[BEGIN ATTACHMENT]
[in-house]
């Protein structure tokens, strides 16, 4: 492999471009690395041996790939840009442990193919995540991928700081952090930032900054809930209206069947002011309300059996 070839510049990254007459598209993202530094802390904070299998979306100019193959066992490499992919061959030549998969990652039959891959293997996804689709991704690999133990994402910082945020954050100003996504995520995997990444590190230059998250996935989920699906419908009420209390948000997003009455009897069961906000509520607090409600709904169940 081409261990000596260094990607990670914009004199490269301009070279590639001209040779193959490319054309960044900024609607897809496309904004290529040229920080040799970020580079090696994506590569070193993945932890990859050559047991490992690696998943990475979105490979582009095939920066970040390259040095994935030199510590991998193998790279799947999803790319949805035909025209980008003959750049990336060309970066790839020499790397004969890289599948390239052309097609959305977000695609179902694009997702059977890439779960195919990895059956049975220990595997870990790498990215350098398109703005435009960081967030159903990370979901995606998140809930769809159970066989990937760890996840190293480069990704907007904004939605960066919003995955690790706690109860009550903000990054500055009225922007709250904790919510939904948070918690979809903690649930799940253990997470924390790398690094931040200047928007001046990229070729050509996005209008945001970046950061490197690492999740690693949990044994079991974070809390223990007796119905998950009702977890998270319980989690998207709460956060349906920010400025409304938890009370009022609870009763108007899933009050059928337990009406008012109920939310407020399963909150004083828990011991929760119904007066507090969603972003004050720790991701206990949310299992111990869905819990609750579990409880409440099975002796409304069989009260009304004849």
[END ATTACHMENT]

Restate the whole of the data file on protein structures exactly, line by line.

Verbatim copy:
[in-house]
């Protein structure tokens, strides 16, 4: 492999471009690395041996790939840009442990193919995540991928700081952090930032900054809930209206069947002011309300059996 070839510049990254007459598209993202530094802390904070299998979306100019193959066992490499992919061959030549998969990652039959891959293997996804689709991704690999133990994402910082945020954050100003996504995520995997990444590190230059998250996935989920699906419908009420209390948000997003009455009897069961906000509520607090409600709904169940 081409261990000596260094990607990670914009004199490269301009070279590639001209040779193959490319054309960044900024609607897809496309904004290529040229920080040799970020580079090696994506590569070193993945932890990859050559047991490992690696998943990475979105490979582009095939920066970040390259040095994935030199510590991998193998790279799947999803790319949805035909025209980008003959750049990336060309970066790839020499790397004969890289599948390239052309097609959305977000695609179902694009997702059977890439779960195919990895059956049975220990595997870990790498990215350098398109703005435009960081967030159903990370979901995606998140809930769809159970066989990937760890996840190293480069990704907007904004939605960066919003995955690790706690109860009550903000990054500055009225922007709250904790919510939904948070918690979809903690649930799940253990997470924390790398690094931040200047928007001046990229070729050509996005209008945001970046950061490197690492999740690693949990044994079991974070809390223990007796119905998950009702977890998270319980989690998207709460956060349906920010400025409304938890009370009022609870009763108007899933009050059928337990009406008012109920939310407020399963909150004083828990011991929760119904007066507090969603972003004050720790991701206990949310299992111990869905819990609750579990409880409440099975002796409304069989009260009304004849």